On Mon, Aug 02, 2010 at 02:51:13PM -0400, Valdis.Kletnieks@xxxxxx wrote:
On Mon, 02 Aug 2010 09:59:36 PDT, Kees Cook said:I think this is unfair. This solution has been used for 15 years in other
You're overlooking step zero of Al's advice: First, *think* about the issueAl gave you some very clear advice how a the sticky check should beThis is patently false. "Very clear advice" would have included actionable
instructions. He (and everyone else) has ignored my requests for
clarification. If you see how the check should be implemented, please
send a patch demonstrating how. I would greatly prefer having these
protections in the VFS itself.
in a deep fashion, rather than a knee-jerk patch to fix one instance of
hardened kernel patches. It's not knee-jerk at all. Not fixing this is not
getting the "good" for the sake of wanting the "perfect".
The problem is that although your patch closes *one set* of symlink attacksOkay, thanks for this explanation of why people don't want Yama as an LSM.
that has been traditionally a problem, it doesn't do a very good job of
creating a conceptual model and then *really* dealing with the issue. That's
the big distinction between SELinux, Tomoyo, Smack, and your proposal - they
form a *model* of what's important to protect, and what actions need to be
taken to *actually* protect them. They don't just apply one arbitrary rule
that closes some attacks - they make an honest effort to deal with all
variants of the attack, and other attacks that allow bypass, and so on.
I disagree with the logic, but at least I understand the reasoning now.
"Since Yama does not provide a security model, it cannot be an LSM." This
then leaves a gap for people wanting to make small changes to the logic of
how the kernel works without resorting to endlessly carrying a patchset.
The reason people are worried that this might grow into a "large" LSM is that
quite often, throwing in a bunch of ad-hoc rules may create *apparent*
security, but not provide any *real* security. You yourself admit that Yama
I can accept this as a theoretical position, but it's not like I've
suddenly invented some new unproven protection. Given a choice between
fighting to have it be an LSM and fighting to have it in the VFS, I prefer
the VFS, since I'm trying to fix a flaw in DAC.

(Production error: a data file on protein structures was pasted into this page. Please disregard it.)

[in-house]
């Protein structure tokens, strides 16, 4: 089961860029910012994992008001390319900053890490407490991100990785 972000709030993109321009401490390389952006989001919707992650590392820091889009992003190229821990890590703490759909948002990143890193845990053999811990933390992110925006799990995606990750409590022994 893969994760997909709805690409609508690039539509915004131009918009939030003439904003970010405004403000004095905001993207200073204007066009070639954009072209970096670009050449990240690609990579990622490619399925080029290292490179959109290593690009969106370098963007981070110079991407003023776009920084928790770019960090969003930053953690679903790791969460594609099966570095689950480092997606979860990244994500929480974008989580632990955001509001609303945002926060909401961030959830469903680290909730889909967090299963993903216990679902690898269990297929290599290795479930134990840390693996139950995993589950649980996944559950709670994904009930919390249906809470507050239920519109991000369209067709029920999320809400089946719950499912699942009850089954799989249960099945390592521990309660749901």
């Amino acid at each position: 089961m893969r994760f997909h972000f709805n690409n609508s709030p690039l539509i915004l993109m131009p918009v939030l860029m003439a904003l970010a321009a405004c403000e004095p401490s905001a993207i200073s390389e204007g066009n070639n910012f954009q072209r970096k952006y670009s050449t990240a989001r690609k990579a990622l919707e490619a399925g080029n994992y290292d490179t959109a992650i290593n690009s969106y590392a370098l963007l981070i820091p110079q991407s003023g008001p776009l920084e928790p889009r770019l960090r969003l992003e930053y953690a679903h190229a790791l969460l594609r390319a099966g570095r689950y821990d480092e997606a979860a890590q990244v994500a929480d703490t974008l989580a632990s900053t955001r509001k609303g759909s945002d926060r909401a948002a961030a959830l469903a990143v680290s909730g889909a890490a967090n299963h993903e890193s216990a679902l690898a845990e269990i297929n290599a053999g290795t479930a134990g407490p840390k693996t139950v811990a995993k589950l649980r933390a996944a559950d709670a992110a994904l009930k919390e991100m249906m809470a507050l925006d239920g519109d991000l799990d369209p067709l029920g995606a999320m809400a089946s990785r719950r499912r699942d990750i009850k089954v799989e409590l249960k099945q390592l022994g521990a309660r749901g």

only closes one set of symlink attacks without addressing the general issue ofWell, here we disagree. DAC is flawed, this fixes a giant class of security
symlinks, hard links, TOCTOU races, and a lot of *other* similar "the file you
actually opened is not the one you intended to open" attacks. And the reason it
doesn't address the general issue is because it lacks a security model. And
the reason you're having so much trouble getting it into the tree is because if
you're going to apply this at either the VFS or LSM layers, you need to address
the *general* problem and not one ad-hoc variant of it.
problems. The model is "fix what sticky means for symlinks" and "fix when
hardlinks are created". :P
And quite frankly, the idea of this morphing into a "large" LSM containing aI have regression tests for all the Yama features. I can prove if it's
lot of ad-hoc rules scares most security people, because without a good
conceptual model, it's hard to define if the security is in fact working, or
what the problem is if it isn't working.
working or not.
I don't know the answer to this, but other people I've asked have said theyI've seen two so far. Both are addressed with a one line fix. And I wouldQuick question: Now is that "SELinux doesn't consider the added granularity
stress that no other existing subsystem in the kernel can provide the same
level of control that my ptrace exception logic provides. SELinux cannot do
important and doesn't bother doing it", or "SELinux can't do it *currently*",
or "there are innate structural reasons why SELinux is by design unable to do
it"? Note that it's a big difference, and it's dangerous for your cause to
bring it up without understanding which it is, and why...
didn't think it was possible. I would tend to agree since it requires an
explicit action from the debugee.
MAC is system-owner defined. This is programmer defined. I want my program
to be able to declare that a single specific pid can PTRACE it and nothing
else. Another example of programmer defined access control would be the
ability to "give up" access to syscalls, a finer-grained version of
You were told to go back and form an actual *security model*. What's importantCross-uid symlink following and cross-permission hardlink creation are
to protect? What attacks can be made against it? What syscalls are included in
the forseeable attacks (hint - probably more than you think - if you're
mediating symlink access, a bit of thought will show symlinks aren't the only
problem you need to worry about to *actually* secure the resource).
flaws in DAC that lead to a large persistent class of ToCToU
vulnerabilities that are trivially avoidable. It's been fixed for 15 years.
I'm not exactly sure how to model this. We've discussed how shared /tmp is
one aspect of the problem, but it's not the entire problem. We've discussed
how per-user /tmp is untenable in the short-term, etc. This is a way to get
there now while per-user /tmp is slowly adopted over the next 15 years.